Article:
I am a Batman fan, and to a greater extent, a superhero geek, largely because of Batman: The Animated Series. Bruce Timm and Eric Radomski’s show hit right at the time when I was still watching cartoons, but was willing to accept ones with slightly more complex themes and characters, and I was already familiar with Batman thanks to the silly but wholly different 1960s TV series and Tim Burton’s movies.
The show brilliantly illustrated how Batman was surprisingly dark and twisted, but never off-putting or grotesque. Timm’s art and the outstanding writing crew drew into the Batman mythos in a way that found the balance from The Dark Knight Returns comic, turning the character on his head while still carving out a space that wasn’t completely in Burton’s films. Granted, episodic television gives creators a weekly half-hour template where they can expand the characters and mythos whereas films are confined by a few hours. Nevertheless, the minds behind The Animated Series took full advantage of their space to provide nuance and shading into every episode, and while it was largely an episodic series with the occasional two-parter, each episode was rich and presented Batman at his best.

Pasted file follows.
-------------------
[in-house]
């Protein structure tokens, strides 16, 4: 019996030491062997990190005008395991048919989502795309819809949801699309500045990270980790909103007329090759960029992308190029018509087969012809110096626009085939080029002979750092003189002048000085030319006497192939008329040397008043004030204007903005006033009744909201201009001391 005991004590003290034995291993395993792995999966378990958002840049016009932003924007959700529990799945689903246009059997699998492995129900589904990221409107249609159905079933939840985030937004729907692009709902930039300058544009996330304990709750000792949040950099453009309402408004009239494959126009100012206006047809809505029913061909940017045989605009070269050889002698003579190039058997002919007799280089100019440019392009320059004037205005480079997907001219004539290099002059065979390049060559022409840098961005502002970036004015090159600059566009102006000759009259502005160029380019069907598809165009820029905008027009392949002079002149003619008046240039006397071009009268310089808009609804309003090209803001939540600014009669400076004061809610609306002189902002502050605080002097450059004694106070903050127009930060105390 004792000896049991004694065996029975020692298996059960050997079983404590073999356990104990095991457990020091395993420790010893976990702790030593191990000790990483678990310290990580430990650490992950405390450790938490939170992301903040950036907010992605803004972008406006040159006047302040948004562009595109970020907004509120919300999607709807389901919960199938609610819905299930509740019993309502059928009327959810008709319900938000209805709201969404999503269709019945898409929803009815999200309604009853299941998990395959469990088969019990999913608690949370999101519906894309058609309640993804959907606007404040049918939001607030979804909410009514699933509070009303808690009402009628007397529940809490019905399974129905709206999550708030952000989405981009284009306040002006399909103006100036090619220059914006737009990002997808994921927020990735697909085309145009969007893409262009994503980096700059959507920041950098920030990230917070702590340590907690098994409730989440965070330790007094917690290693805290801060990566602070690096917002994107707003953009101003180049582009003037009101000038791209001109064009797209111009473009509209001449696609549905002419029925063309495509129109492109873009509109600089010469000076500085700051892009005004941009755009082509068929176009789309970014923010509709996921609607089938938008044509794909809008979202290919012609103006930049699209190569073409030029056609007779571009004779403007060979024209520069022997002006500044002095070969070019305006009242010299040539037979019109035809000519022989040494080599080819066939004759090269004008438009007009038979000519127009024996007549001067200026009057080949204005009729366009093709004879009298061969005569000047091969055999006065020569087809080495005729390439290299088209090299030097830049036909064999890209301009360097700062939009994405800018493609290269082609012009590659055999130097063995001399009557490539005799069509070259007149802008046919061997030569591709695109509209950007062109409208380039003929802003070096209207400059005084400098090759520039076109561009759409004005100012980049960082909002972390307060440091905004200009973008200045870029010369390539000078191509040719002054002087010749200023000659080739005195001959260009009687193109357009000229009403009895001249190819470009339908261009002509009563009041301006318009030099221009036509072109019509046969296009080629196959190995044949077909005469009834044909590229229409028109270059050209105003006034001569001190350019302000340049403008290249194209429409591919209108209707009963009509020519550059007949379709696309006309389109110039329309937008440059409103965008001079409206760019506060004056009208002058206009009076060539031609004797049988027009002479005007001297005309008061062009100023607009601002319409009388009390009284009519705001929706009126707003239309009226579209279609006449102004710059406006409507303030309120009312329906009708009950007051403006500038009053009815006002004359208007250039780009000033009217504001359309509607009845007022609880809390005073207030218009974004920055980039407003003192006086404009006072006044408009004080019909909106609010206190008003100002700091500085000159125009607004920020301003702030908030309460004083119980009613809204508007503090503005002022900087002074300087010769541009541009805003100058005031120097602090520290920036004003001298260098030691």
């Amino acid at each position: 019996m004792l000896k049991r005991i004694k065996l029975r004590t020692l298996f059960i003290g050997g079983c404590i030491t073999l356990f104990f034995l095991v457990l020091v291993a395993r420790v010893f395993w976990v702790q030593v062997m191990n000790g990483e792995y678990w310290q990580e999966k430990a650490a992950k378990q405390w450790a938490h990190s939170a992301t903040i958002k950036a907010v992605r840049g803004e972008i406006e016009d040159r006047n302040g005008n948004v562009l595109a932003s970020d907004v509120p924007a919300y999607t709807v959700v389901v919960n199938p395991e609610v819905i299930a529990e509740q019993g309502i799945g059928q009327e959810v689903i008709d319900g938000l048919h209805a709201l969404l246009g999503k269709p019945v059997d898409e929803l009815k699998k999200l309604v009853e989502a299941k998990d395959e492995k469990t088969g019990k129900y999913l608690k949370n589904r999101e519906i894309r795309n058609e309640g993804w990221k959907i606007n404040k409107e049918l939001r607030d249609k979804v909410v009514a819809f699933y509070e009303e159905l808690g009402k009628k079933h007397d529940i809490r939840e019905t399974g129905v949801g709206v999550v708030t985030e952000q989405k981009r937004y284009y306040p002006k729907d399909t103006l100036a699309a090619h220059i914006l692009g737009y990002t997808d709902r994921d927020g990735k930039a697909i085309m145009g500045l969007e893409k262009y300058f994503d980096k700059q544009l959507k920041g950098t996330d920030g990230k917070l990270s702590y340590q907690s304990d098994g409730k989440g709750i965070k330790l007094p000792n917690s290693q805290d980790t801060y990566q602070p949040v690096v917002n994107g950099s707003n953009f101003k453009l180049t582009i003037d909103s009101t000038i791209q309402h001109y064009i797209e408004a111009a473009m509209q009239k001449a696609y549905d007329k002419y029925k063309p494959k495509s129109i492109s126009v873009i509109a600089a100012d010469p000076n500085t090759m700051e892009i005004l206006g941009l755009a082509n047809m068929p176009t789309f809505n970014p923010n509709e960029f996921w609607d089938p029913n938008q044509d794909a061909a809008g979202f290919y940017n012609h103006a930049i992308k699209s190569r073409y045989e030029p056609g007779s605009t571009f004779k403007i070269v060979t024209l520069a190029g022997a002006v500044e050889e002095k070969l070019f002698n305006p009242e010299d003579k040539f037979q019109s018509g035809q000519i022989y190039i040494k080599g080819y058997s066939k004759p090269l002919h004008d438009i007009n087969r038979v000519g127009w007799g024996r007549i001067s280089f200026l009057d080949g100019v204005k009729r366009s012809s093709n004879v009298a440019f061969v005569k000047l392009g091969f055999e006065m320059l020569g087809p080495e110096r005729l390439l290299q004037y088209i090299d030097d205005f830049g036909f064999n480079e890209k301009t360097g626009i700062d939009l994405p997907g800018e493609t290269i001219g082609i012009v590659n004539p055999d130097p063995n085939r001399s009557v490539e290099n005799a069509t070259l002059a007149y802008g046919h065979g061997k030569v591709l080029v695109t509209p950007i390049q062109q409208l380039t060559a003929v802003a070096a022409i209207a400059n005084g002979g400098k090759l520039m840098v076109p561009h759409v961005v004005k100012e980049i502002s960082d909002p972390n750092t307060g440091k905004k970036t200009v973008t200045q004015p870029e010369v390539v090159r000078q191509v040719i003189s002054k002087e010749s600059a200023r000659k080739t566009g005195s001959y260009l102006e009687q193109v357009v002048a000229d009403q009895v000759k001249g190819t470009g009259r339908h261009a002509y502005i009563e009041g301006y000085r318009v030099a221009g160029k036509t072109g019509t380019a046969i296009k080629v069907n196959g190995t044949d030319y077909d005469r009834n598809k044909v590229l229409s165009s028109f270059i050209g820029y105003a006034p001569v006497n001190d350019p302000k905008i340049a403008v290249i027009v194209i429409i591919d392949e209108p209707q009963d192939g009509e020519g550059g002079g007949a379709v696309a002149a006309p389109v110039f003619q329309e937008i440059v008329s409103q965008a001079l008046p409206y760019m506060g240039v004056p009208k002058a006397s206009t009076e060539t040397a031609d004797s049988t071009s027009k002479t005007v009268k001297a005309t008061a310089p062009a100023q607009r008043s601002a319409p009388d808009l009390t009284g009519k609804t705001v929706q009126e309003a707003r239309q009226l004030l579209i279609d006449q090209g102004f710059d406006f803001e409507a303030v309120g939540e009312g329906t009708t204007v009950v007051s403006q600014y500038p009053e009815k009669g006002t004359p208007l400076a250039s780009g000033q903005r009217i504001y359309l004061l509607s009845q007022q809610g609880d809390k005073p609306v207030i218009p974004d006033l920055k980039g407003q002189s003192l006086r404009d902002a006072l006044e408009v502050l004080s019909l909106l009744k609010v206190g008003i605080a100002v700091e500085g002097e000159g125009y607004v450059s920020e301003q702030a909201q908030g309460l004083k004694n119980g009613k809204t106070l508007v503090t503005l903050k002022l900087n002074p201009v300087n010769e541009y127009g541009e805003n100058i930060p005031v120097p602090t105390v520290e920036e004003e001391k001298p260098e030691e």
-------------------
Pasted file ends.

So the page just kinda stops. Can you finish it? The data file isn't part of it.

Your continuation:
While other adaptations haven’t necessarily done a disservice to Batman, The Animated Series through its design, artwork, writing, and form was able to take the character to new heights for the following reasons.